Sometimes, history is created in the words and pictures of those who were there then. And, sometimes, it falls out a back door that was open then. So it is with what may be the earliest known 426 Hemi cylinder block, which is in the collection of Mopar enthusiast Jim Ludera.

Before we get in to how Jim found it, a little history behind this block and the 426 Hemi development program is in order.

In December of 1962, Chrysler boss Lynn Townsend approved the 426 Hemi engine program, with the goal of having a race-ready engine in time for the 1964 Daytona 500.

That didn’t leave much time for Willem Weertman, then Chrysler’s assistant chief engineer, and his crew in the labs at Highland Park. They proposed a hemispherical head for the RB block, and the new head was designed in March of 1963, with more new parts coming off the drafting boards that spring and summer.

The first complete 426 Hemi engines went on the test stands in Highland Park’s Building 135 late that fall. With the exhausts routed through pipes that led to outlets on the lab’s roof, the sound of Hemis at full song could be heard all over the city of Highland Park and nearby Detroit neighborhood--sand likely spooked some critters at the Detroit Zoo about five miles away.

On January 28, 1964, when that testing was simulating 500 miles of race conditions at Daytona, big problems appeared. Blocks cracked in the right-side cylinder bore walls and opposite the piston pin piers. As it was now about one week before the factory Dodge and Plymouth teams would roll into Daytona, something had to be done to stop the blocks from cracking--and fast!

Weertman and Larry Adams, who was in charge of race engine development, came up with a fix: Make the cylinder bores thicker. In turn, that meant the sand cores used at the foundry had to be filed down by hand to permit more iron to flow in to create the thicker bores. Weertman flew to Indy to work with Chrysler’s American Foundry Division in Indianapolis to put the fix into the next batch of blocks to be cast.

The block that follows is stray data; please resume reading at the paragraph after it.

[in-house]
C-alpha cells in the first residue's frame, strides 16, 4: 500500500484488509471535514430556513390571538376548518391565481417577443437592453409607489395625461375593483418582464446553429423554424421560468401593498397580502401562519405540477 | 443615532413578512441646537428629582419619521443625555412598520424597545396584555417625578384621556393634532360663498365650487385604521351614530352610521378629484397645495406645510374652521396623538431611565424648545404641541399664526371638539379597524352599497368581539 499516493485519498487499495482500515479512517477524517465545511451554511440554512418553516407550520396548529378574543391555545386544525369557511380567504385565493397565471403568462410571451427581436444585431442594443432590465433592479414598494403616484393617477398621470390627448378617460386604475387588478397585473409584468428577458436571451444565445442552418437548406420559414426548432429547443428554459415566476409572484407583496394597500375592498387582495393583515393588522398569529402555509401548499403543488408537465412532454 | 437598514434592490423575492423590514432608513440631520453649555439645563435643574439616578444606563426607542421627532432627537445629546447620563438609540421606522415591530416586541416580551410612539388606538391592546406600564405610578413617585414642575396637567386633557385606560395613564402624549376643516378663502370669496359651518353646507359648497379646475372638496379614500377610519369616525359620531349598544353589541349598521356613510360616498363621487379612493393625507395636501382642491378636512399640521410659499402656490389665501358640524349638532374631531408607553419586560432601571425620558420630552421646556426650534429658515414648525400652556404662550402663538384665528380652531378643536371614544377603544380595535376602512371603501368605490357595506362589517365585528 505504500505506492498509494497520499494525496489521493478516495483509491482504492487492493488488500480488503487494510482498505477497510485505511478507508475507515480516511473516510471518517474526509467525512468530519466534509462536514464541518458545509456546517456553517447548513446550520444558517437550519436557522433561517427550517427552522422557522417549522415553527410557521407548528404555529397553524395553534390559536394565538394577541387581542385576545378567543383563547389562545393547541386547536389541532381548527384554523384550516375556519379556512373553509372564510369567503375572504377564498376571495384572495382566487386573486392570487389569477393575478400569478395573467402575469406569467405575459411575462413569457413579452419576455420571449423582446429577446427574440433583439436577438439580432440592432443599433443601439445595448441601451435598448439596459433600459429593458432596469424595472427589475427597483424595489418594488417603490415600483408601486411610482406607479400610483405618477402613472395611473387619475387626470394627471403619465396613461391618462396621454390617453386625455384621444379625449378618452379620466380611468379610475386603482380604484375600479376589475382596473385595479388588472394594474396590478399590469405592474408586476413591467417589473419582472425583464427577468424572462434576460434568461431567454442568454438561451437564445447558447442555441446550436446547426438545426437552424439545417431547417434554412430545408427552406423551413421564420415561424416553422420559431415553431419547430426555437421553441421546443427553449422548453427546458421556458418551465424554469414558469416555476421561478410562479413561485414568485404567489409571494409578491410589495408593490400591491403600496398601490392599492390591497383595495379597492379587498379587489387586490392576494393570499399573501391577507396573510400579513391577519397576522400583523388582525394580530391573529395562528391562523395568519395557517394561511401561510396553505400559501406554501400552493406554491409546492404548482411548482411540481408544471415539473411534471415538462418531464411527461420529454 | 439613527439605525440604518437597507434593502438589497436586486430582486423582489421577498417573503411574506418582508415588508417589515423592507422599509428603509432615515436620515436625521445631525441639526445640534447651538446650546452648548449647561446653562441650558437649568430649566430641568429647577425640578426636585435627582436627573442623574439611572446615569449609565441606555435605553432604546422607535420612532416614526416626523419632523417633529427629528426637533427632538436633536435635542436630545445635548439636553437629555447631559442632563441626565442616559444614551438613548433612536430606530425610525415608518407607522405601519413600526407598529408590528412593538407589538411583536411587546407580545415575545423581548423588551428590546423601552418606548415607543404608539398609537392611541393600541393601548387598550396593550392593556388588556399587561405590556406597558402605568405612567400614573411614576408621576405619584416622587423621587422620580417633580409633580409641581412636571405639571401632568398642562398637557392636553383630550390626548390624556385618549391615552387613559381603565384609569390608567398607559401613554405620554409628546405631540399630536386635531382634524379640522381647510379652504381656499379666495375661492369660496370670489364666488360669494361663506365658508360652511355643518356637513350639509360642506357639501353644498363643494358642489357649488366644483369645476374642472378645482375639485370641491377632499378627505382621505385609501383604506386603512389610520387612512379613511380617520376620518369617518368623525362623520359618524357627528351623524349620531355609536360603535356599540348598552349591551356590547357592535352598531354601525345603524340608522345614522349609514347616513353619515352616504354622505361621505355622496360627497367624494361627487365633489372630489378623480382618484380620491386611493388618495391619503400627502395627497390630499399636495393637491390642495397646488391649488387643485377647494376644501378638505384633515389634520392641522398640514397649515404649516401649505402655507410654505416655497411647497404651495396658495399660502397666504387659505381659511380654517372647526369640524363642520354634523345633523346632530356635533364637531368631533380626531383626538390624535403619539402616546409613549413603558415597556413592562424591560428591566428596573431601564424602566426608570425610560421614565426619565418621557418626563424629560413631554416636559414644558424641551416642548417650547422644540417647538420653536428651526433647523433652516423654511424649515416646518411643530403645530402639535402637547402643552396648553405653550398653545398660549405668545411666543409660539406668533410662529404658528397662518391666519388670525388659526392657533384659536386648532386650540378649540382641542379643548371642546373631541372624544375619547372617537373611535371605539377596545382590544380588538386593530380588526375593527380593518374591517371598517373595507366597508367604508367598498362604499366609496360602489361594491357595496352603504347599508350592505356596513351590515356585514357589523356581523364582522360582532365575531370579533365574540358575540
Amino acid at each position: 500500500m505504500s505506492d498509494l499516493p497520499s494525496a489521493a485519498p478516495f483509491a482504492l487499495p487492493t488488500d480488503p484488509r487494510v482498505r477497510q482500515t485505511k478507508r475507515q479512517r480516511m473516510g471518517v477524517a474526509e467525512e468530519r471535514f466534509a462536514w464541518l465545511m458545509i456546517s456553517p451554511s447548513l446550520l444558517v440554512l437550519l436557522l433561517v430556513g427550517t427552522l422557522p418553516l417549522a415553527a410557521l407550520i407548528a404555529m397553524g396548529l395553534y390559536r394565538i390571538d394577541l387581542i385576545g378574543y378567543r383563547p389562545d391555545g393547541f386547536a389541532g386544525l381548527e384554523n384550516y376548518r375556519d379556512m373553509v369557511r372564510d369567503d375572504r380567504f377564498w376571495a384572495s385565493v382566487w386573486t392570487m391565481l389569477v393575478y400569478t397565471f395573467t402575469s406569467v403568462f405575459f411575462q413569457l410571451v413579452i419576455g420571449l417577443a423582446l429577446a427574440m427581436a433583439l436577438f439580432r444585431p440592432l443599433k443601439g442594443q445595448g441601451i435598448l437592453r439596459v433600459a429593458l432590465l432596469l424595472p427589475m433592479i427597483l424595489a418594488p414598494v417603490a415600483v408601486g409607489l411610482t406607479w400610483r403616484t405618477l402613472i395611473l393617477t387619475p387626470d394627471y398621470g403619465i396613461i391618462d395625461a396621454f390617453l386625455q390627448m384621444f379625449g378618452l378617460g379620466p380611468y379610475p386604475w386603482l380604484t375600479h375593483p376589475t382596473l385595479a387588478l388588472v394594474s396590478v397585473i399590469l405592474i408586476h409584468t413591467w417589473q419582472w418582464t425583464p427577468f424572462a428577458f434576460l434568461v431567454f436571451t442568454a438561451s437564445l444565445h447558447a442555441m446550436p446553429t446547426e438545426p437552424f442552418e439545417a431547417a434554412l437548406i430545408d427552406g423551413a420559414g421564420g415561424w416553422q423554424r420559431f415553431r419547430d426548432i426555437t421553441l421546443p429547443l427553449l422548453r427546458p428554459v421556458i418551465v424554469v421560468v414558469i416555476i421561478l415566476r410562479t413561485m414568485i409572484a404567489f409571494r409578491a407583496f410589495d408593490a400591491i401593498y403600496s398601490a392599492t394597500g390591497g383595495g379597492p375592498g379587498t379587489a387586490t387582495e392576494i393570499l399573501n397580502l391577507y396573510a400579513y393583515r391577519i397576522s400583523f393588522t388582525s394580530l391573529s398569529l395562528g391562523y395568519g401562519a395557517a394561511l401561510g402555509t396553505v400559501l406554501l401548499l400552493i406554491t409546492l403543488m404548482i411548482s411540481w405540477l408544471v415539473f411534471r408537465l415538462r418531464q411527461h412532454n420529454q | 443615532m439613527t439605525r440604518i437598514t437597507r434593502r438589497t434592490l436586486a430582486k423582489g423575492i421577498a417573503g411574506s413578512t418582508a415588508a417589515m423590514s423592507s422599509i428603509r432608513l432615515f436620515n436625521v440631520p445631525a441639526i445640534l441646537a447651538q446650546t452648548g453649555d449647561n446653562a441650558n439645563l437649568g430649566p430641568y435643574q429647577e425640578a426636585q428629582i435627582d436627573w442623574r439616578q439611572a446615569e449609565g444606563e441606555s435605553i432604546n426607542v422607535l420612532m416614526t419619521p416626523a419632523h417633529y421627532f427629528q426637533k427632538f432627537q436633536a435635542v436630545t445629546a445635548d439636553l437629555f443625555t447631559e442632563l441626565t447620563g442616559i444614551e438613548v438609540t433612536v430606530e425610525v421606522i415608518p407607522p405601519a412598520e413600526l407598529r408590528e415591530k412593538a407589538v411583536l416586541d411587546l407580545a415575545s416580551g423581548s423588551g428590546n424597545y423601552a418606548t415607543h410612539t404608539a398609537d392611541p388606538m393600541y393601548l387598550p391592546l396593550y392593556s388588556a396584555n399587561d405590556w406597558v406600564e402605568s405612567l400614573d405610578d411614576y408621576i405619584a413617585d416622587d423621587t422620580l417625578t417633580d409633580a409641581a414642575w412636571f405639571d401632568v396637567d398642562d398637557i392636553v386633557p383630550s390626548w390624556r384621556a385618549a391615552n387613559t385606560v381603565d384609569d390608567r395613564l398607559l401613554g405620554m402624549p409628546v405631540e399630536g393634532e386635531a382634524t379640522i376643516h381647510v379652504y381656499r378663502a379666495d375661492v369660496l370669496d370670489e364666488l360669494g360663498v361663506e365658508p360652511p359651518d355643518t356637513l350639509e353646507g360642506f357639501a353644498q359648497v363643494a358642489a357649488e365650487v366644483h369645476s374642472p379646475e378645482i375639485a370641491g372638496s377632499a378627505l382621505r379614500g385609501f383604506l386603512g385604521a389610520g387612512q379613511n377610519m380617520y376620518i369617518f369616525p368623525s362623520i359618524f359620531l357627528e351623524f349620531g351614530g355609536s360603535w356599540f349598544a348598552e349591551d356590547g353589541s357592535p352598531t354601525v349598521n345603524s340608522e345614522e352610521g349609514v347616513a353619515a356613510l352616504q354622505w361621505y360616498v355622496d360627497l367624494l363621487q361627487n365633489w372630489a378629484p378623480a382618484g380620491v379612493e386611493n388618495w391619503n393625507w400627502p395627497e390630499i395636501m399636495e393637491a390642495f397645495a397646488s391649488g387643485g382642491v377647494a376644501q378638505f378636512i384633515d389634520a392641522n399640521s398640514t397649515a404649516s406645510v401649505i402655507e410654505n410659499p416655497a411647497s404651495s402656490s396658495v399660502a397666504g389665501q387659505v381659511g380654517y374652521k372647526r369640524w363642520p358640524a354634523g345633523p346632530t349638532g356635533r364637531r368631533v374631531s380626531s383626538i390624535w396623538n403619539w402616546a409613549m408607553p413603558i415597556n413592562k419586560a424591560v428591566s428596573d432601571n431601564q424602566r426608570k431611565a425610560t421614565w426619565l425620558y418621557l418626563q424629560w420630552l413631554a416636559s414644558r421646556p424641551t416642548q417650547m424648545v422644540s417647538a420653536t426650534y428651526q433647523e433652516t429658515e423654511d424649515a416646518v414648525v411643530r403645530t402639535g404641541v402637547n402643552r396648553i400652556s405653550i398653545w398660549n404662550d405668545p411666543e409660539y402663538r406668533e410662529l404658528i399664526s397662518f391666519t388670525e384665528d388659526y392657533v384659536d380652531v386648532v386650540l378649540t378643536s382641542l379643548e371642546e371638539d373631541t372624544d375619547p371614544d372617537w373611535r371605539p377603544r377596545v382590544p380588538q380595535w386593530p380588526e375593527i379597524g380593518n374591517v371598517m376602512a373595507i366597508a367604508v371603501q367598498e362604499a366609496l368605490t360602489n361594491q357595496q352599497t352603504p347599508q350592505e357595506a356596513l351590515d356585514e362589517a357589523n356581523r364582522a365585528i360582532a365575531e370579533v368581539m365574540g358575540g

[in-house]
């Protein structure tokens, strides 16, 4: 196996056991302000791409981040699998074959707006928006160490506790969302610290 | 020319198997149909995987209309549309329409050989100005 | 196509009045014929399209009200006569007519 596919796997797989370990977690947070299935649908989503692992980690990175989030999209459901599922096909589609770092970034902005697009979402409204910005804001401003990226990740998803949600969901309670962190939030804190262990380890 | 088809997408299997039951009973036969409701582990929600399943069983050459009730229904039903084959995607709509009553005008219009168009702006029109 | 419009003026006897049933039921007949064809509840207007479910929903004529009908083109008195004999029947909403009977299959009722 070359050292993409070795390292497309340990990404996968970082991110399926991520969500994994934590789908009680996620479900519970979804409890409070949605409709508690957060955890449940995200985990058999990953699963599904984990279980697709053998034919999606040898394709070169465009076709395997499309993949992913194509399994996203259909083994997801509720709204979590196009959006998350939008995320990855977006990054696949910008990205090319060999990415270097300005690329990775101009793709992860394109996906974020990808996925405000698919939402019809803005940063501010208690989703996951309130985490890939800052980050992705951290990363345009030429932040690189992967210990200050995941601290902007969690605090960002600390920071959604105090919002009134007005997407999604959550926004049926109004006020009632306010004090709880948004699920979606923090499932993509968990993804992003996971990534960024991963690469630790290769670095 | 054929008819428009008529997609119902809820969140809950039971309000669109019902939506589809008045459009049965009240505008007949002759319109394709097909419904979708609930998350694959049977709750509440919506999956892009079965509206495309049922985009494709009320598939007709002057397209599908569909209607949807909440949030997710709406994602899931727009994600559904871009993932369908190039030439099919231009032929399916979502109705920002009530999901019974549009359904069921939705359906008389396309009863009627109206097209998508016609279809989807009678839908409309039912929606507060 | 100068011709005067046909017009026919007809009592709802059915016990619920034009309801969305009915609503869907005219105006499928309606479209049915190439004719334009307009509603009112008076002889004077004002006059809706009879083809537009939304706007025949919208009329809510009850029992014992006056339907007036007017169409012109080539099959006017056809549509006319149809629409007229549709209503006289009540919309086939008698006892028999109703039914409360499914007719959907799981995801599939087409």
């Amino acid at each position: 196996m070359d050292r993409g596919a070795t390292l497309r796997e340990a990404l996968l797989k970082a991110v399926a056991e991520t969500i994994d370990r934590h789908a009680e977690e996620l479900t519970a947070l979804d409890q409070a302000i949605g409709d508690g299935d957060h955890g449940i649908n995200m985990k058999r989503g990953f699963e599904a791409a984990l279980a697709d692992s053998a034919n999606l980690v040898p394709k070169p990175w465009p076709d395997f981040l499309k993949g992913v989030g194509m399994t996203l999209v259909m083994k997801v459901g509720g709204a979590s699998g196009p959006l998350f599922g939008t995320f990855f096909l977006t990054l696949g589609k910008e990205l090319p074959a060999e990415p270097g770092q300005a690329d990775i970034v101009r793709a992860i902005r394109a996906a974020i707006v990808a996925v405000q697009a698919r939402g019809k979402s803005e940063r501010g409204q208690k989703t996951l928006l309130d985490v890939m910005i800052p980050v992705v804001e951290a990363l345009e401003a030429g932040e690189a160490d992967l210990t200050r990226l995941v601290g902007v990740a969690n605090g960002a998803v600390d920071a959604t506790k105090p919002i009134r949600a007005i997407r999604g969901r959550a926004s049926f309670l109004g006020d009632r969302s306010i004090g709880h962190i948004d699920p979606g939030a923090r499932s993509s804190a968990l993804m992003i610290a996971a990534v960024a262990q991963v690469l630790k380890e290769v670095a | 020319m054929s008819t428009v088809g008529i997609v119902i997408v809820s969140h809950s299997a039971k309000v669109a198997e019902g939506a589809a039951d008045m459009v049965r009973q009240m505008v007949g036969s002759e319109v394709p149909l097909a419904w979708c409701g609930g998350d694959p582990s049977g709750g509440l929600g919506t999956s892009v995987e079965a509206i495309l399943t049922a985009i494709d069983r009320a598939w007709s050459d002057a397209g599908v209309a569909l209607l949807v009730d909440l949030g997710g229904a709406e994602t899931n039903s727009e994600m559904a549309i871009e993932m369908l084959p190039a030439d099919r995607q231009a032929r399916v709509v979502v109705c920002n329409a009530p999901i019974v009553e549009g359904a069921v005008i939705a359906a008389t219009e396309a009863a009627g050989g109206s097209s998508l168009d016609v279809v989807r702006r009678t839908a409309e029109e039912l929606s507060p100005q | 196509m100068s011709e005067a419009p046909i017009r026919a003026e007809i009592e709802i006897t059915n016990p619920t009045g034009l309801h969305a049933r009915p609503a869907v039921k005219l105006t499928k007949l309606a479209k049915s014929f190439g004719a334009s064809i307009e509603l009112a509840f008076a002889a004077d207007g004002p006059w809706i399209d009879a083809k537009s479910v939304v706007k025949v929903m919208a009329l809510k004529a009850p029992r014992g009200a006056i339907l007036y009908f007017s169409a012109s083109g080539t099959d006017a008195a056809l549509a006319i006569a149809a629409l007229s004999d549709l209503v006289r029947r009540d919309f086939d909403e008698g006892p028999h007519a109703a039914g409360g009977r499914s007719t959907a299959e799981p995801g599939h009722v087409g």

Once that next batch was cast, came another disaster. These had huge voids in them, which led to round-the-clock thrashes there and back in Highland Park. The cause was identified as too much residual moisture in the sand cores, solved by more thoroughly baking the cores before they were put in the core boxes to make the molds used to make the Hemi blocks.

24-hour work at Highland Park also identified another problem area: residual stress in the blocks, caused by the casting process. The metallurgists in the stress lab came up with a plan to relieve it by annealing the blocks once they’d cooled. They’d go into a furnace, heated to 1,200 degrees Fahrenheit, and then slowly cooled down to "bake out" the stresses in the block.

Those fixes came none too soonthe teams (including two-car teams from Petty, Ray Nichels, and Cotton Owens) were already at the "Big D," and they’d agreed among themselves not to run the Hemis they had flat out during early practices; that way they were not tipping their hands to the Blue Oval teams, who’d complained long and loud to NASCAR the year before when a Ray Fox-prepared Bow Tie 427-inch Mystery V-8 blew them away in practice, time trials, and one of the 100-mile qualifying races.

The first batch of good Hemi block castings was poured at American Foundry on February 3, 1964--the day before tech inspection at Daytona. From the foundry in Indy, they were trucked to the Trenton, Michigan, Engine Plant for machining, then to the engine lab at Highland Park for final assembly.